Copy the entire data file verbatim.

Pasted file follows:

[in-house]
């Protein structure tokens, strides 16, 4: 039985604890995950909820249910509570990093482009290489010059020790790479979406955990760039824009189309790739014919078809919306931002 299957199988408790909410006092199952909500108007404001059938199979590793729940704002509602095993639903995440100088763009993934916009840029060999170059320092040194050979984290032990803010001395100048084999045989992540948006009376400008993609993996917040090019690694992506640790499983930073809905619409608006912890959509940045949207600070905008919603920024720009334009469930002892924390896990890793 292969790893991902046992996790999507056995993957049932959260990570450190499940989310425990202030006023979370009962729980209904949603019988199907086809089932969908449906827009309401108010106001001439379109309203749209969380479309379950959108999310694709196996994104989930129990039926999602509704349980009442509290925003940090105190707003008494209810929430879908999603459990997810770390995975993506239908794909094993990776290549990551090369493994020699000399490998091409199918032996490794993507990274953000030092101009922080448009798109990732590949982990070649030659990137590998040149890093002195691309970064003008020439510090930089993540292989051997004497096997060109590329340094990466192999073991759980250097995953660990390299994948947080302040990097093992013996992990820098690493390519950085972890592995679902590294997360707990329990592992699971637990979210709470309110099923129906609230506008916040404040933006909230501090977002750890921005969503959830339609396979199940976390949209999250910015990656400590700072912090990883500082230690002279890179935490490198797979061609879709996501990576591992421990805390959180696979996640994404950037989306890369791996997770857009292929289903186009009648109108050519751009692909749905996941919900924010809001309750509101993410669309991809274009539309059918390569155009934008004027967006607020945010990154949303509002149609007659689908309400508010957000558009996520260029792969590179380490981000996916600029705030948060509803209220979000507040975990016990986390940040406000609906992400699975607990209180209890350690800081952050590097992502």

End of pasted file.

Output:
[in-house]
């Protein structure tokens, strides 16, 4: 039985604890995950909820249910509570990093482009290489010059020790790479979406955990760039824009189309790739014919078809919306931002 299957199988408790909410006092199952909500108007404001059938199979590793729940704002509602095993639903995440100088763009993934916009840029060999170059320092040194050979984290032990803010001395100048084999045989992540948006009376400008993609993996917040090019690694992506640790499983930073809905619409608006912890959509940045949207600070905008919603920024720009334009469930002892924390896990890793 292969790893991902046992996790999507056995993957049932959260990570450190499940989310425990202030006023979370009962729980209904949603019988199907086809089932969908449906827009309401108010106001001439379109309203749209969380479309379950959108999310694709196996994104989930129990039926999602509704349980009442509290925003940090105190707003008494209810929430879908999603459990997810770390995975993506239908794909094993990776290549990551090369493994020699000399490998091409199918032996490794993507990274953000030092101009922080448009798109990732590949982990070649030659990137590998040149890093002195691309970064003008020439510090930089993540292989051997004497096997060109590329340094990466192999073991759980250097995953660990390299994948947080302040990097093992013996992990820098690493390519950085972890592995679902590294997360707990329990592992699971637990979210709470309110099923129906609230506008916040404040933006909230501090977002750890921005969503959830339609396979199940976390949209999250910015990656400590700072912090990883500082230690002279890179935490490198797979061609879709996501990576591992421990805390959180696979996640994404950037989306890369791996997770857009292929289903186009009648109108050519751009692909749905996941919900924010809001309750509101993410669309991809274009539309059918390569155009934008004027967006607020945010990154949303509002149609007659689908309400508010957000558009996520260029792969590179380490981000996916600029705030948060509803209220979000507040975990016990986390940040406000609906992400699975607990209180209890350690800081952050590097992502």